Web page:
Intensified coalition air strikes supporting an assault by US-backed rebel forces on Raqqa, Syria, are causing a "staggering loss of civilian life", United Nations war crimes investigators have said.
The Syrian Democratic Forces (SDF), a group of Kurdish and Arab militias supported by a US-led coalition, began attacking Raqqa a week ago to take it from the Islamic State of Iraq and the Levant (ISIL, also known as ISIS).
Paulo Pinheiro, chairman of the UN Commission of Inquiry, told the Human Rights Council on Wednesday that the increased attacks have resulted "not only in staggering loss of civilian life", but have also "led to 160,000 civilians fleeing their homes".
Pinheiro did not provide a figure for civilian casualties in Raqqa, where rival forces are racing to capture ground from ISIL.
The SDF, supported by heavy coalition air strikes, have taken territory to the west, east and north of the city.
The Syrian army is also advancing on the desert area west of the city.
Residents, as well as the campaign group Raqqa is Being Silently Slaughtered and the Syrian Observatory for Human Rights war monitor, also say air strikes have killed significant numbers of civilians.
Pinheiro said that if the international coalition's offensive was successful, it could liberate Raqqa's civilian population, including Yazidi women and girls, "whom the group has kept sexually enslaved for almost three years as part of an ongoing and unaddressed genocide".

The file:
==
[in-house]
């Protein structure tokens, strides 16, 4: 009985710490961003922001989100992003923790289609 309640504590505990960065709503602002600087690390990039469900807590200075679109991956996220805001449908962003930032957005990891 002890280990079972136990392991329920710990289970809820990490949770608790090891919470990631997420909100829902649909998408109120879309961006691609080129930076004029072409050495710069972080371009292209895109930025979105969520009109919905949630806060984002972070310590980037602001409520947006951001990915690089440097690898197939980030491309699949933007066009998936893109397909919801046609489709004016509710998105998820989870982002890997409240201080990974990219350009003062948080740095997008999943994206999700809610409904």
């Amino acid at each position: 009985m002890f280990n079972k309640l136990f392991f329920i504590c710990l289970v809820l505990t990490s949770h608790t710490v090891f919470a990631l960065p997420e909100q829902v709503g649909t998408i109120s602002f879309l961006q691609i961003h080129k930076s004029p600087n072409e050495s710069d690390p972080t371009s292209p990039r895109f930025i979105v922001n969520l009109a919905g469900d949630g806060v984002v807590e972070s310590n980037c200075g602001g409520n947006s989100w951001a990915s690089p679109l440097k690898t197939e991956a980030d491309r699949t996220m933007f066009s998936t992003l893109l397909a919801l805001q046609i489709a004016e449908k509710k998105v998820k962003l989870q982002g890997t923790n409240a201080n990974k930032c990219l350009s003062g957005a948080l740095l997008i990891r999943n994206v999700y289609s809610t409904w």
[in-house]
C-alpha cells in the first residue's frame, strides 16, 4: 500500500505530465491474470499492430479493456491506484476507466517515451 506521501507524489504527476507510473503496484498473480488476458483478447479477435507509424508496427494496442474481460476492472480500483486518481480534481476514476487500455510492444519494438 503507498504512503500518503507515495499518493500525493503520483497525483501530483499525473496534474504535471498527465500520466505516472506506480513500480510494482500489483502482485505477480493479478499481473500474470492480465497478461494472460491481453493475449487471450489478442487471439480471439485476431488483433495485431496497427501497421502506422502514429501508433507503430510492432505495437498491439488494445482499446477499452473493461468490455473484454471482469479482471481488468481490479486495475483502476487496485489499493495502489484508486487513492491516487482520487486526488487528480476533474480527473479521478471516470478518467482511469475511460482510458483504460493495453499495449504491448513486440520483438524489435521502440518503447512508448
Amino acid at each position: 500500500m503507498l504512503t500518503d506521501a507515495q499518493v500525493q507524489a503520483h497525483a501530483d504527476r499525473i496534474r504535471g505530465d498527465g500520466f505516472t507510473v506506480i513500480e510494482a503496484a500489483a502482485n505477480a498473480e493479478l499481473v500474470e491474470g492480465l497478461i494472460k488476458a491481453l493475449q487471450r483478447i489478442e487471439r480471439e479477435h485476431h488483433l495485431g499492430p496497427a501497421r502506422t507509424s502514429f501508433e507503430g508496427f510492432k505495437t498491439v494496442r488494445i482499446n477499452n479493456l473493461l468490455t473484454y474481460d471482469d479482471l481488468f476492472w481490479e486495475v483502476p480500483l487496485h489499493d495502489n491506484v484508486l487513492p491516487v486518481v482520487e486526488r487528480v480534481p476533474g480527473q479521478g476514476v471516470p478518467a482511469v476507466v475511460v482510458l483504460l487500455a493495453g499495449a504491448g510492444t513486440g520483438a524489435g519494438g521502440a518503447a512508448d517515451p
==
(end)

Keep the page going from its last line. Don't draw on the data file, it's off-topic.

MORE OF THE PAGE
But it must not be at the expense of civilians who unwillingly find themselves in areas where ISIL is present, he cautioned.
Pinheiro also said that 10 agreements between the Syrian government and armed groups to evacuate fighters and civilians from besieged areas, including eastern Aleppo last December, "in some cases amount to war crimes" as civilians had "no choice".
Separately, the Human Rights Watch (HRW) has expressed concern over the use of incendiary white phosphorus weapons by the US-led coalition fighting ISIL, after reports that such weapons were used in Raqqa on Thursday.
While international law permits the use of white phosphorus to cover troop movements, HRW in a statement said the chemical's use in crowded cities such as Raqqa "poses a high risk of horrific and long-lasting harm".
The global human rights group said white phosphorus can start fires and cause excruciating burns for bystanders.
The US military refused to comment on specific allegations, but said it uses white phosphorus lawfully.
The US delegation, in its speech to the Human Rights Council in Geneva, called the Syrian government "the primary perpetrator" of egregious human rights violations in the country, but made no reference to Raqqa or the air strikes.
Syria's ambassador to the UN in Geneva, Hussam Edin Aaala, denounced violations "committed by the unlawful US-led coalition which targets infrastructure, killing hundreds of civilians".
Source: Reuters news agency